Content Categorized ‘public history’


Posted on April 6, 2011 under public history, thatcamp | 3 Comments

We had a fun, thought-provoking THATcamp unconference today in conjunction with the NCPH annual meeting here in surprisingly beautiful and charming Pensacola.  It was less technical perhaps than some other THATcamps, but it was great to be rooted in public history mindsets and methodologies, and to meet some passionate colleagues. A few standout sessions and […]

From Off the Wall: historical diaries on twitter

Posted on March 23, 2011 under public history

Crossposted from NCPH’s Off the Wall blog, for which I wrote this post under the benevolent editorship of Cathy Stanton.  I’ve closed comments–do comment over there.  Many unlikely and whimsical projects flourish on Twitter, the popular microblogging service just celebrating its fifth birthday. Big Ben strikes the hour (“bong bong bong”), encounters with near-earth objects […]

The conference of my dreams

Posted on March 3, 2011 under history of science, history of technology, public history | 2 Comments

Call for Papers: The Public History of Science and Technology University of South Carolina Columbia, SC September 11-14, 2011 What role does history play in the general public’s understanding of science and technology? History is often the tool for hooking audiences and making science relevant to daily life.  From anecdotal introductions to sidebars in science […]

Let a thousand THATCamps bloom

Posted on February 21, 2011 under public history, thatcamp | 1 Comment

Or, you know, two.  In April.  That I’m attending. Yes, indeed, the beloved unconferences on technology and the humanities are proliferating pleasantly, and I’m pleased to be going to two in the near future. Please try to come to one or both of these below: First off:  Great Lakes THATCamp was so great last year […]

Book Review: A Skeptic’s Guide to Writer’s Houses

Posted on February 4, 2011 under museums, public history

Historic house museums are in trouble. Everybody says so. There are so many of them in North America, and they’re one of the most financially precarious types of museums, but they continue to proliferate. We have conference sessions called “Why are historic house tours so boring?”  Museum folks write practical books about doing something more […]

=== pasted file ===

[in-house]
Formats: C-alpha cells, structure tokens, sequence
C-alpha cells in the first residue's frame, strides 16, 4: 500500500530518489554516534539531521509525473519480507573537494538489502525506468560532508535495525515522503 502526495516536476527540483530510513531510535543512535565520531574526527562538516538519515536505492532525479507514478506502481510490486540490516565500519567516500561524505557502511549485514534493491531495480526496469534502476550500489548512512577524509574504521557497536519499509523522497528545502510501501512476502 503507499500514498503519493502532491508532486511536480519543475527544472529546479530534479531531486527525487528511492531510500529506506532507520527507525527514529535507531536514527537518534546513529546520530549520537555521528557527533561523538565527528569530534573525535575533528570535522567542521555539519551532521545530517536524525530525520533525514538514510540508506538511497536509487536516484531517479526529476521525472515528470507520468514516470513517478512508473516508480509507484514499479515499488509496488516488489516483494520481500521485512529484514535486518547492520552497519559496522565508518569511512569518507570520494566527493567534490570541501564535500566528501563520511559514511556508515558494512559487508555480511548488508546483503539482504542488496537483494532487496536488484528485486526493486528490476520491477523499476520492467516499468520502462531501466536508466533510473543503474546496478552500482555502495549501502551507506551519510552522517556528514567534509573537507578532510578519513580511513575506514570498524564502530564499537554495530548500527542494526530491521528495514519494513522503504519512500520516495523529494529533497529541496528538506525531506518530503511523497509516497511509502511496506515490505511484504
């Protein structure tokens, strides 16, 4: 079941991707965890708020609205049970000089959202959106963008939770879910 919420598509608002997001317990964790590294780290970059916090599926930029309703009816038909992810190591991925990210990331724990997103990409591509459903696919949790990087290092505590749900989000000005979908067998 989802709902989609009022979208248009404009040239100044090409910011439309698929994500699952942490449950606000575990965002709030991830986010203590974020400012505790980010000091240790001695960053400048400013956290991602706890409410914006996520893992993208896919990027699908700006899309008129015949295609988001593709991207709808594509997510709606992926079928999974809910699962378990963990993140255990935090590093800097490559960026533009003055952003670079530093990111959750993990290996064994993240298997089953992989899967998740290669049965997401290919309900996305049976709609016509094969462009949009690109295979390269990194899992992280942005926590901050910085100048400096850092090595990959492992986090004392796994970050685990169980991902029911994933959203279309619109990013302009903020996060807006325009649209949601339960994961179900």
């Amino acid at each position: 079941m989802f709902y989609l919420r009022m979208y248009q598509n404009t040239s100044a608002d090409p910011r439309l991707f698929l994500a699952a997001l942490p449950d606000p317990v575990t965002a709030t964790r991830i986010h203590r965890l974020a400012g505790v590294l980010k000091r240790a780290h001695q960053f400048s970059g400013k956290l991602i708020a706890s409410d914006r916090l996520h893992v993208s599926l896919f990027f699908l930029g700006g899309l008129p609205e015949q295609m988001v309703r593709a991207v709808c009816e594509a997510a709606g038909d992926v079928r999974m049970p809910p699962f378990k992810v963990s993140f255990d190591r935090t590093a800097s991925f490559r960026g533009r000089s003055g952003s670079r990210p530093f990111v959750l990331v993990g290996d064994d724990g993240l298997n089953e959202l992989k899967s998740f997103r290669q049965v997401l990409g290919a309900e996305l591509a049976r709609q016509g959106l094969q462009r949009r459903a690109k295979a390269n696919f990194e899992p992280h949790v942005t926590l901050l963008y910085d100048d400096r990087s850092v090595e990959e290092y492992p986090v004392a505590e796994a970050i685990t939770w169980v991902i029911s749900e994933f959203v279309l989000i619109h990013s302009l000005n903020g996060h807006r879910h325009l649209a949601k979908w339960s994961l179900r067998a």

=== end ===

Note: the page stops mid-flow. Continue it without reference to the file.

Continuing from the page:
Museums in the news

Posted on December 16, 2010 under museums, public history

I expect you all have heard about the controversy regarding a work pulled under political pressure by the Smithsonian from the queer portraiture show “Hide/Seek” at the National Portrait Gallery. For background, Tyler Green has been covering this story exhaustively.  Apparently the word to cut “A Fire in My Belly” came directly from Secretary Wayne Clough, who has otherwise by all accounts been doing good […]

Some public memories

Posted on November 11, 2010 under public history, Uncategorized

The public image of what the war was like (bloody and muddy) and meant (pointless) has remained strikingly constant over the last four decades. An interesting analysis of public memory of WWI in Britain, posted recently on H-Public. Memorialization is always fraught and problematic.  But we can’t let Wilfred Owen do our history work for […]

Presentation resources

Posted on October 1, 2010 under public history | 1 Comment

This weekend is the SHOT conference, which this year happens in Tacoma, and which I am sad not to be able to attend, especially since last year’s conference was so interesting and energizing. (Do please keep us up to date if you’re there.) However, this is an excellent opportunity to respond to a request for […]


Posted on August 24, 2010 under museums, public history, Uncategorized

A few links on public history from around these webs: Please start reading the excellent Fredericksburg Remembered and its sister blog Mysteries and Conundrums from folks from the NPS at Fredericksburg.   Thanks to @jmcclurken for bringing them to my attention. The Civil War Augmented Reality Project is a neat project prototyping AR binoculars for […]


Posted on August 3, 2010 under public history

We held a Maker Faire at my institution this past weekend, and it was an amazing expression of artistic/technological creativity. There were around 300 makers, and several tens of thousands of visitors who had to the opportunity to learn how to solder, knit and pick locks; to ride on strange bicycle merry-go-rounds; to watch and […]